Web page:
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Why the Pre-Season Knockout Comp Should Return?

It’s February, which means the NRL trials are in full swing.

While it’s important for coaches and players, it’s hard to get emotionally invested as a fan: if your team loses, it’s easy to write it off as “just a trial” and wait until the real stuff begins in March.

With the future of the NRL Nines unclear (it was set to return, but that was before COVID-19 turned everything sideways, and some coaches don’t take it that seriously anyway), is it time to bring back the pre-season knockout tournament?

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Known as the Tooheys Challenge from 1992 to 1995, this popular comp took footy to the bush and gave Channel Nine some extra content.

So, let’s look at a hypothetical “[insert sponsor here] Challenge” for 2022, played at various country grounds in NSW and QLD.

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Structure

Round One (Thursday February 3 to Sunday February 6, 2022)
A full slate of eight knockout games, with one game on Thursday night, a Friday double-header, a Saturday triple-header, and a Sunday double-header (either two afternoon games or a late afternoon and early evening game). The traditional Souths v St George Illawarra Charity Shield can be incorporated into this first round, giving it a little bit of extra meaning.

Round Two (Friday February 11 to Sunday February 13)
The four quarter finals, with a Friday night game, a Saturday twilight/evening double-header, and a Sunday afternoon game.

Round Three (Friday February 18 to Saturday February 20)
The two semi-finals: one Friday night and one Saturday night.

Round Four (Saturday February 27)
The Saturday night grand final.

The beauty of the knockout comp is it’s customisable: teams who want to take it seriously get up to four weeks of meaningful footy, while teams who are more focused on the premiership proper can play their ‘kids’ in round one, take the inevitable loss, and still have three weeks to prepare for the NRL season, with trials, intra-club games, or matches against QLD/NSW Cup teams.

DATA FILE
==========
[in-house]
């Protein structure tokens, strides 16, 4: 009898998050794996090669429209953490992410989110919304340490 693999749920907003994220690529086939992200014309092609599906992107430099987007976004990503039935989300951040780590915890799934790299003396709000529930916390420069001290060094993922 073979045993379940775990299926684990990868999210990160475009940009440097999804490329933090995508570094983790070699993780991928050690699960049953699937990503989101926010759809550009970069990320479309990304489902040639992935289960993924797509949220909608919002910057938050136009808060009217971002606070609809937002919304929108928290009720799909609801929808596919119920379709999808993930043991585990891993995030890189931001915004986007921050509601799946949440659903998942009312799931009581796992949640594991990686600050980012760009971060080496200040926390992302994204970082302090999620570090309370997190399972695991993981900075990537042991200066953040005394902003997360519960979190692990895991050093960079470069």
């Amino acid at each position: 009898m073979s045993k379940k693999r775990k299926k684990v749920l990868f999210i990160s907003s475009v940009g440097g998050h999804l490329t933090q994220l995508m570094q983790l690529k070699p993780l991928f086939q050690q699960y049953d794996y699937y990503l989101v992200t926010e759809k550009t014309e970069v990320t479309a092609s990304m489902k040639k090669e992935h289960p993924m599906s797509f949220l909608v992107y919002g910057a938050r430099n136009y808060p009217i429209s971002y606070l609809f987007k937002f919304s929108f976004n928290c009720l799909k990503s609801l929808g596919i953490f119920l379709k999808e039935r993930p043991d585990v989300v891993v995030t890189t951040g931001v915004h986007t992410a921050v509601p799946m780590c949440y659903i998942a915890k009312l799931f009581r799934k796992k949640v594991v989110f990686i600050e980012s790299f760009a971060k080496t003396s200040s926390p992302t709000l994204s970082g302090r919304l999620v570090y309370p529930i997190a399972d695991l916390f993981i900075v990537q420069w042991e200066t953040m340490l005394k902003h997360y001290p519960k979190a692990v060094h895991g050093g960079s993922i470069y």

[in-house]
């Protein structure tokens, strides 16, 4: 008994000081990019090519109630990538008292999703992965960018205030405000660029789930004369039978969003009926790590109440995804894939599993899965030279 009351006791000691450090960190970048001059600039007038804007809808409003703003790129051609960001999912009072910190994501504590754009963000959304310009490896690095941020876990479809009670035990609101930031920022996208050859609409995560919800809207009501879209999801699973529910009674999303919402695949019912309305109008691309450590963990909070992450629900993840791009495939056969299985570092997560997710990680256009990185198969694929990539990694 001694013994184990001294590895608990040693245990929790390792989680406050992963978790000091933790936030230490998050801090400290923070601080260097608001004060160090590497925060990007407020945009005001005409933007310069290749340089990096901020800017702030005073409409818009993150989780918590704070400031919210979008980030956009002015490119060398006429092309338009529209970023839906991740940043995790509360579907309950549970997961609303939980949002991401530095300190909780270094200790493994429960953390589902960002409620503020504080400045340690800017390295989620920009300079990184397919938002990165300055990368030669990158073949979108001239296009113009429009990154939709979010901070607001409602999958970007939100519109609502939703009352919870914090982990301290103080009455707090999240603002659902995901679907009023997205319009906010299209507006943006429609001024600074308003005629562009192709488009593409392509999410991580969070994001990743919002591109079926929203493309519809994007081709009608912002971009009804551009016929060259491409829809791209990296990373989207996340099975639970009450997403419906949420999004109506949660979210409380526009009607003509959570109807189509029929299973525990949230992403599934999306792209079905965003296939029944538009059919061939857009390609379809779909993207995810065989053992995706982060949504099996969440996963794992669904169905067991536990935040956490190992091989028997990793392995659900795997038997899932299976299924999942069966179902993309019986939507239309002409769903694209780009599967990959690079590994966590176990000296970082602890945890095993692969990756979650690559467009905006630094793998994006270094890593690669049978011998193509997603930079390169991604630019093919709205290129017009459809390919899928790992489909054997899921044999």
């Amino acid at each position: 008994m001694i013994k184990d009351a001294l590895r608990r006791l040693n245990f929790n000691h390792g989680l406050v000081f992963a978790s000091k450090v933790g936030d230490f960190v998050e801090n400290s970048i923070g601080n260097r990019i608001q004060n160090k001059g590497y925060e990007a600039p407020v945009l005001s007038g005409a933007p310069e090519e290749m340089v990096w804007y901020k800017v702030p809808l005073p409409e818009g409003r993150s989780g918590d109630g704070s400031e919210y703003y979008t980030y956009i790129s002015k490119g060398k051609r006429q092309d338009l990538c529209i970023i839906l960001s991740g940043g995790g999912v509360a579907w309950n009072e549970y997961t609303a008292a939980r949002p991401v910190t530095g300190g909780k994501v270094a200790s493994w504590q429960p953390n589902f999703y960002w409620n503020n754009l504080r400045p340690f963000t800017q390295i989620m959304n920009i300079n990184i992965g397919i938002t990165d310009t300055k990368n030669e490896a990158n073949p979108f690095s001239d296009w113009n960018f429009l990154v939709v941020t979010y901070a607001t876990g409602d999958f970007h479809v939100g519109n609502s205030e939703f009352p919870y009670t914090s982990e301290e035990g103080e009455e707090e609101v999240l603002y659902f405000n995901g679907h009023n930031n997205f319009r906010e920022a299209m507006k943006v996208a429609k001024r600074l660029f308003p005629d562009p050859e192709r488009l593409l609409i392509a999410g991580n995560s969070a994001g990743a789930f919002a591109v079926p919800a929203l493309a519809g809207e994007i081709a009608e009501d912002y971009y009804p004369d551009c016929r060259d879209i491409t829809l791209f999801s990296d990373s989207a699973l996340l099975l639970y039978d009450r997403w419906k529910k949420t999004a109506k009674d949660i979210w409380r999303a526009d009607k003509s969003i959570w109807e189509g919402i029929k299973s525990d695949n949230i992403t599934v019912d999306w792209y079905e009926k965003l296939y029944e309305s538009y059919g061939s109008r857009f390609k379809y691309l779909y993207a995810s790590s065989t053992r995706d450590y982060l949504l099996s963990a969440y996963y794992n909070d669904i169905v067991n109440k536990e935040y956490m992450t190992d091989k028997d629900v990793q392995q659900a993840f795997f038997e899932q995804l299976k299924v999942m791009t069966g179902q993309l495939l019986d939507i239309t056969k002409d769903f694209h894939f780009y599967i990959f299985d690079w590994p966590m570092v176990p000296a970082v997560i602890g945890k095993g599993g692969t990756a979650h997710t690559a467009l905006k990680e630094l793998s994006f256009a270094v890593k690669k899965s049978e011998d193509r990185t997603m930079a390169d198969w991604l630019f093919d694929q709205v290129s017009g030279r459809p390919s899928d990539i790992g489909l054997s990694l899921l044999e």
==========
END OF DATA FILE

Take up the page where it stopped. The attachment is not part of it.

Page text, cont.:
Speaking of trials, there’s the possibility of joining up with the knockout comp to create double/triple-headers from round two: for example, play a trial on Saturday afternoon, followed by two of the knockout quarter finals.

Coverage

While Fox League/Kayo are a given to show every game, Channel Nine could be a harder sell. February is that start of the new ratings season, and Nine may be more interested in flogging their latest reality shows to death than showing any knockout footy. They could always show the Thursday/Friday games and stick them on GEM.

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Will it Work?

I can’t see why not. Unlike the Nines, where a few teams not taking it seriously can devalue the tournament, it shouldn’t matter if some clubs don’t care enough to progress past week one and instead use it as a glorified trial.

For teams who probably won’t feature in September, winning the knockout comp can be springboard to better things. Illawarra (1992) and South Sydney (1994) won the Tooheys Challenge, and it helped them: the Steelers made the 1992 preliminary final, while Souths finished ninth in 1994 (after a bottom four finish in 1993).

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